Myogenic functionality tests were performed as described previously . At days 10–12, sphincteric and non-sphincteric SMC constructs were hooked to an isometric, magnetoresistive force transducer (F10; Harvard Apparatus, Holliston, MA) and data acquired using LabScribe2 software (iWorx, Han-over, NH). SMC constructs were immersed in sterile DMEM with HEPES medium maintained at 37°C. Generation of a spontaneous basal tone was assessed on tissues after applying a 20% stretch and allowing tissues to equilibrate to a stable base line. Basal tone values are reported as average delta force values after tissues stabilize (1–2 minutes) without any normalization. 20% stretch was maintained during the testing period. Contraction and relaxation were evaluated with the addition of ACh (1 µM) and KCl (60 mM) or VIP (1 µM), respectively. ACh response was additionally evaluated in the presence of muscarinic receptor antagonist, atropine (1 µM). Constructs were treated with 1 µM atropine for 5 minutes followed by administration of the same dose of ACh. Data analysis was performed using GraphPad Prism 5.01 software for Windows (GraphPad Software, San Diego CA; www.graphpad.com). Second-order Savitsky–Golay smoothing was applied and values were expressed as means and standard error of the mean (SEM) of at least three experiments. The quantitative measure used for force generation studies was maximum or minimum delta force (µNewtons) unless otherwise specified.
Data was expressed as mean ± SEM using GraphPad software (Prism, Graphpad Software, Inc., La Jolla, CA, USA) unless specified otherwise. One-way ANOVAs and Newmann-Keul post-hoc tests were used to determine differences between experimental groups. Significance was set to p values below 0.05.
Bioengineered human constructs composed of pylorus (sphincteric) and small intestines (SI; non-sphincteric) SMCs formed compacted rings after 4 days in culture (Figure 1A). Neural cells and interstitial cells were not present in these constructs. These constructs were assessed for expressions of smooth muscle markers including, caldesmon, smoothelin and SMA utilizing immunoblot analysis to determine whether they maintained a contractile smooth muscle phenotype. β-actin expression was determined to ensure equal loading. All constructs demonstrated positive expression of caldesmon, smoothelin and SMA confirming the presence of SMCs with a contractile phenotype (Figure 1B). Smoothelin expression between confluent monolayer cultures (2D) and bioengineered constructs (3D) was compared utilizing immunoblots. Higher levels of smoothelin were observed in bioengineered pylorus and SI constructs (3D) compared to monolayer pylorus and SI SMCs, respectively (Figure 2C) indicating the SMCs within these bioengineered constructs demonstrated a superior contractile phenotype compared to 2D SMC cultures. This is the first instance of a bioengineered 3D in vitro human pylorus constructs. Furthermore, SMCs tend to lose their contractile phenotype once in culture , however, within these bioengineered constructs they are shown to maintain expression of SMC markers and contractile proteins for at least 12 days in vitro at higher levels than 2D cultured SMCs.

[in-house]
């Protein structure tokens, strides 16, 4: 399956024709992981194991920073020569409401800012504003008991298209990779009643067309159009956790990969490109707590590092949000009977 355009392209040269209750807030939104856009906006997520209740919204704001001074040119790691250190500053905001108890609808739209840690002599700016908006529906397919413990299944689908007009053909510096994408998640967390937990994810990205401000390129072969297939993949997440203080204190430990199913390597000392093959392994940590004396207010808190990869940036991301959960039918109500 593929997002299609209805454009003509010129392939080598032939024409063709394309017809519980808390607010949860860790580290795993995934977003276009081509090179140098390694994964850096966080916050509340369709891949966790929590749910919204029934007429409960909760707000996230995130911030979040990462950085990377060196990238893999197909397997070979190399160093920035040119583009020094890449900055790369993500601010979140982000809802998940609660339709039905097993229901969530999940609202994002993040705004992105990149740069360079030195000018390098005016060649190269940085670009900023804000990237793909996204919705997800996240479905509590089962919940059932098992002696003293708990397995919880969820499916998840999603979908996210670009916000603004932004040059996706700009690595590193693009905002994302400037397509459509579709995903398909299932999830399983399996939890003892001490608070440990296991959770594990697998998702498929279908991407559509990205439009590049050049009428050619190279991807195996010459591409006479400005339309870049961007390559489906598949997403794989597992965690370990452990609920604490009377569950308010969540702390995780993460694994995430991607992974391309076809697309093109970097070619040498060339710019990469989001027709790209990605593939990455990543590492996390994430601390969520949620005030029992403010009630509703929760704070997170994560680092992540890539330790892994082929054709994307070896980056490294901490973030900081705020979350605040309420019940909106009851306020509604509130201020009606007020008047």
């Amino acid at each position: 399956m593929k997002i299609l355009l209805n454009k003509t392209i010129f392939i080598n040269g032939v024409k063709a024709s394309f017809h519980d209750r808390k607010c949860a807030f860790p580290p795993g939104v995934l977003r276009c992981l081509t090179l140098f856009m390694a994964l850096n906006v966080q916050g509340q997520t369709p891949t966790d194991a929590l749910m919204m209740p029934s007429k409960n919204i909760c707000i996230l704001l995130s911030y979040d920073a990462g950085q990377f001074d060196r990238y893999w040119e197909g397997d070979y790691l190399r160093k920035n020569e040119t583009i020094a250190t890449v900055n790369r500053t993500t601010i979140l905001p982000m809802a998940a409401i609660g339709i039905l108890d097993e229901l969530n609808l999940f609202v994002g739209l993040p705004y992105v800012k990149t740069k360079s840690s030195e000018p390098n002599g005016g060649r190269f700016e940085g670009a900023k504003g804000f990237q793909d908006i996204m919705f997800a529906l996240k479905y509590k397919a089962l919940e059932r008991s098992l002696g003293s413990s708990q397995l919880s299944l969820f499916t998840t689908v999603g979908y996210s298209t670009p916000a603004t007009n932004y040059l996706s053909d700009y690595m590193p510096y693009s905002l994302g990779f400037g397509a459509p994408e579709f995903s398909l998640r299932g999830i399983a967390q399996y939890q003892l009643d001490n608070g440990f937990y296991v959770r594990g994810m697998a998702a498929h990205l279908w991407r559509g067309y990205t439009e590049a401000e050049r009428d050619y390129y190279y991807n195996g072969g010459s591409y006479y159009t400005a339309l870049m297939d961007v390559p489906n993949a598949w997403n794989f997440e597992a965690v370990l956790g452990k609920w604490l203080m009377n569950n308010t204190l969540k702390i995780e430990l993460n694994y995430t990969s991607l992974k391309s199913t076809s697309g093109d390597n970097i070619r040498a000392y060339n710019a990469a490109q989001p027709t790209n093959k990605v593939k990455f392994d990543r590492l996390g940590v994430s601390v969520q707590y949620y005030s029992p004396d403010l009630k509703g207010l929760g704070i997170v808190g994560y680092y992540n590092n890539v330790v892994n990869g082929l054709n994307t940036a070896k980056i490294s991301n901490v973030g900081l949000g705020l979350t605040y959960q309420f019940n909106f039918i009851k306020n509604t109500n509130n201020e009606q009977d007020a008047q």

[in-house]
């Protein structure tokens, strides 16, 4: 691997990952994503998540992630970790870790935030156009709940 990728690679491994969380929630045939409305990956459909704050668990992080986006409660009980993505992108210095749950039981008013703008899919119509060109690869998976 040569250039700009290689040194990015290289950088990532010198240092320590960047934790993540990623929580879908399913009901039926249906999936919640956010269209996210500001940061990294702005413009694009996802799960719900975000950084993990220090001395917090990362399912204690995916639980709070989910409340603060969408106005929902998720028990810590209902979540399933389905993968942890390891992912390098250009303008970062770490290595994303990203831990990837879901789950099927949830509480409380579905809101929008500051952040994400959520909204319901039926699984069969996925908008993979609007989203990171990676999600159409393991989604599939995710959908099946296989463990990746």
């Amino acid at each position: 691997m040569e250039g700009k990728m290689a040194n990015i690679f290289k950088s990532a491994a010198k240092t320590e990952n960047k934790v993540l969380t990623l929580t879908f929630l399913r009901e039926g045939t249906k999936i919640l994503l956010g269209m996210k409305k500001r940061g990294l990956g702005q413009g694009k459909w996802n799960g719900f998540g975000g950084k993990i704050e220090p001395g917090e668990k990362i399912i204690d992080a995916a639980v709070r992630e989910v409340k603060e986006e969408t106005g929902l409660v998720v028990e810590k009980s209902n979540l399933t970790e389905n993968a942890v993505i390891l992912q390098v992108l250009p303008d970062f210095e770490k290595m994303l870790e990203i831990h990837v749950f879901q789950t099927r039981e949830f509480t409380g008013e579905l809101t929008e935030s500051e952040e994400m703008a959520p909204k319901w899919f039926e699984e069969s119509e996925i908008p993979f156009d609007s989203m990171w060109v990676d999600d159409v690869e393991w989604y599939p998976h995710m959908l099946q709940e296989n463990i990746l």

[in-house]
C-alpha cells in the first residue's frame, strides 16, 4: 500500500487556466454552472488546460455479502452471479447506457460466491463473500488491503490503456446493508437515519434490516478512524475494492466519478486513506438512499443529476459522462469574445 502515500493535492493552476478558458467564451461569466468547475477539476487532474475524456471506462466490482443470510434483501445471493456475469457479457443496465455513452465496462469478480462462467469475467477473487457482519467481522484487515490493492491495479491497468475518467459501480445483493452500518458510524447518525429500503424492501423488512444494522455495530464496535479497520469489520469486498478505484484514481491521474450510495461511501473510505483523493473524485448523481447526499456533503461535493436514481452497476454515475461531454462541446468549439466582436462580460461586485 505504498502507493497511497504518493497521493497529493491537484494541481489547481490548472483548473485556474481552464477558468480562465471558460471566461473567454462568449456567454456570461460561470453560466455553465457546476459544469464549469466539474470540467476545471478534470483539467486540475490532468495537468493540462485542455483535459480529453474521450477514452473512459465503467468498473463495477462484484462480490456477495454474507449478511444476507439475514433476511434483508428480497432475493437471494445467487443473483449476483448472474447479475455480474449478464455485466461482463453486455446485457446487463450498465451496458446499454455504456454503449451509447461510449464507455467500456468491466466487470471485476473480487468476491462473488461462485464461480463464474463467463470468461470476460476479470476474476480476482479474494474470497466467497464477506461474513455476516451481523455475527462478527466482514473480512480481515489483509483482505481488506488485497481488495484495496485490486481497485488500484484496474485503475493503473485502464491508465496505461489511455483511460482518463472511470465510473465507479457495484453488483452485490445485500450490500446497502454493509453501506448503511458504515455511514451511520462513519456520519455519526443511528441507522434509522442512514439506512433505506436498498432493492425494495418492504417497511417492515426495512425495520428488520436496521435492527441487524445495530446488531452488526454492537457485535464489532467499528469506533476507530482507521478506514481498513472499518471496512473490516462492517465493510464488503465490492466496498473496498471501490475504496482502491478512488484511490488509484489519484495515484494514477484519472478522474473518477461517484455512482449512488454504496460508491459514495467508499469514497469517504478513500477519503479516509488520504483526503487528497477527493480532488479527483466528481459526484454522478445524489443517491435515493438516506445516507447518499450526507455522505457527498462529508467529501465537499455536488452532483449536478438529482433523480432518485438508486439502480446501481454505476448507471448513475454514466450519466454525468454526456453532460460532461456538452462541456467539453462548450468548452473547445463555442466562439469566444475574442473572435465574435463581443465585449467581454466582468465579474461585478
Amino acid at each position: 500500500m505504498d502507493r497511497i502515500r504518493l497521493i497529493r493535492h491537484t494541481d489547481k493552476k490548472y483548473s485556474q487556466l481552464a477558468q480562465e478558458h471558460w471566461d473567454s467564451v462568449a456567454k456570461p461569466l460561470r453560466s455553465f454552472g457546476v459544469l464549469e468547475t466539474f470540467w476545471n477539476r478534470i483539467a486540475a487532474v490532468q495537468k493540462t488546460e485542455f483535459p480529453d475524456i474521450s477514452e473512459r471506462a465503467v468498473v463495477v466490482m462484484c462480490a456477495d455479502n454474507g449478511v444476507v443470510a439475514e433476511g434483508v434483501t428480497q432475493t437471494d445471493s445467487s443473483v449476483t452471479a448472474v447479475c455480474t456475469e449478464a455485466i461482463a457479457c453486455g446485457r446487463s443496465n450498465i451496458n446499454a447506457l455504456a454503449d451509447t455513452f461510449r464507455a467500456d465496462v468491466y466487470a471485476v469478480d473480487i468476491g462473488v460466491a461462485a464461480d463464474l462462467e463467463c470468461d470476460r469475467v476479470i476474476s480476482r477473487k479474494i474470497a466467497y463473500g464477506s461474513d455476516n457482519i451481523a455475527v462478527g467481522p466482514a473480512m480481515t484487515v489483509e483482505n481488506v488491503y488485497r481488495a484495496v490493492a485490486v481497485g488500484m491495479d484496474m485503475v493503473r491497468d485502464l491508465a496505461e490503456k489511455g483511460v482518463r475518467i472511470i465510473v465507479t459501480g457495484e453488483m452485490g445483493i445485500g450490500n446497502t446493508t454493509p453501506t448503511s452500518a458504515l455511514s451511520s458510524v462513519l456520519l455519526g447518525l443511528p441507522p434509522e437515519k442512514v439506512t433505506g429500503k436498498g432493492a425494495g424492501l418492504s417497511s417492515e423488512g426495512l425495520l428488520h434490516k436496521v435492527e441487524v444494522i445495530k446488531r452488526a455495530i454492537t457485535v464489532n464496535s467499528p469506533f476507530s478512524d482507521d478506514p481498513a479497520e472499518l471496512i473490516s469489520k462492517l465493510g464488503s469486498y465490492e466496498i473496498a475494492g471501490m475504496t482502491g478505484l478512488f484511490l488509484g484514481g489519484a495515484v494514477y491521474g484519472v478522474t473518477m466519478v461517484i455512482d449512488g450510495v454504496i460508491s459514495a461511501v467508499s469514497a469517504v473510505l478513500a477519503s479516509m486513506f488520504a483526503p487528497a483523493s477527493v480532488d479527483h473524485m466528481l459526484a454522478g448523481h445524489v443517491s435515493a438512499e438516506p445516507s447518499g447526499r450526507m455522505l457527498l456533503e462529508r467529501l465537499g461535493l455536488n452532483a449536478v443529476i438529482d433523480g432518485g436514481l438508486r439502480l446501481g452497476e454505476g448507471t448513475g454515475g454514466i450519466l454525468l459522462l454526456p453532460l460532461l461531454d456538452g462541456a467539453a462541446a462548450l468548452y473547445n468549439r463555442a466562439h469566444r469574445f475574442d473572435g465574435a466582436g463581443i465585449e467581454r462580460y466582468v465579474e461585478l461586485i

H&E staining was performed on bioengineered human pylorus and SI SMC constructs to determine orientation of SMCs. Both bioengineered pylorus and SI constructs demonstrated circumferential alignment (Figure 2). To further assess the expression of SMC markers, immunofluorescence studies were performed on paraffin sections of constructs. Expression of common SMC markers SMA, caldesmon and calponin, were observed in bioengineered human pylorus and SI constructs (Figure 2). No positive staining was observed by constructs incubated with secondary antibody alone indicating this signal was due to specific binding to primary antibodies. These results further verify the maintenance of a contractile SMC phenotype by demonstrating preservation of SMC markers. Synthetic SMCs lack the expression of these markers and express proteins involved in proliferation and migration [30, 45].
To assess the functionality of bioengineered human sphincteric and non-sphincteric SMC constructs, real time force generation studies were performed. The generation of a spontaneous basal tone was assessed after applying 20% stretch to the tissues with no other external stimuli. After tissues stabilized average delta force values were calculated and reported as basal tone. Bioengineered human pylorus constructs generated a robust basal tone with an average maximum delta force of 500 µNewtons (SEM = 55.9, Figure 3A) while human SI constructs produced weaker basal forces averaging 23.7 µNewtons (SEM = 6.9, Figure 3B). Basal tones generated by bioengineered human pylorus constructs were significantly higher than the maximum force generated by bioengineered human SI constructs (***p<0.001, n=3, Figure 3C). Obtaining intact functional human pylorus tissue to compare the basal tone of our bioengineered tissues was not possible in this study. However, future studies are being planned to investigate the relative level of basal tone produced by bioengineered constructs compared to native tissue which will assist in determining parameters for scaling up constructs to serve as models with comparable basal tone to native tissue. This will present the next step towards generating functional replacement organs.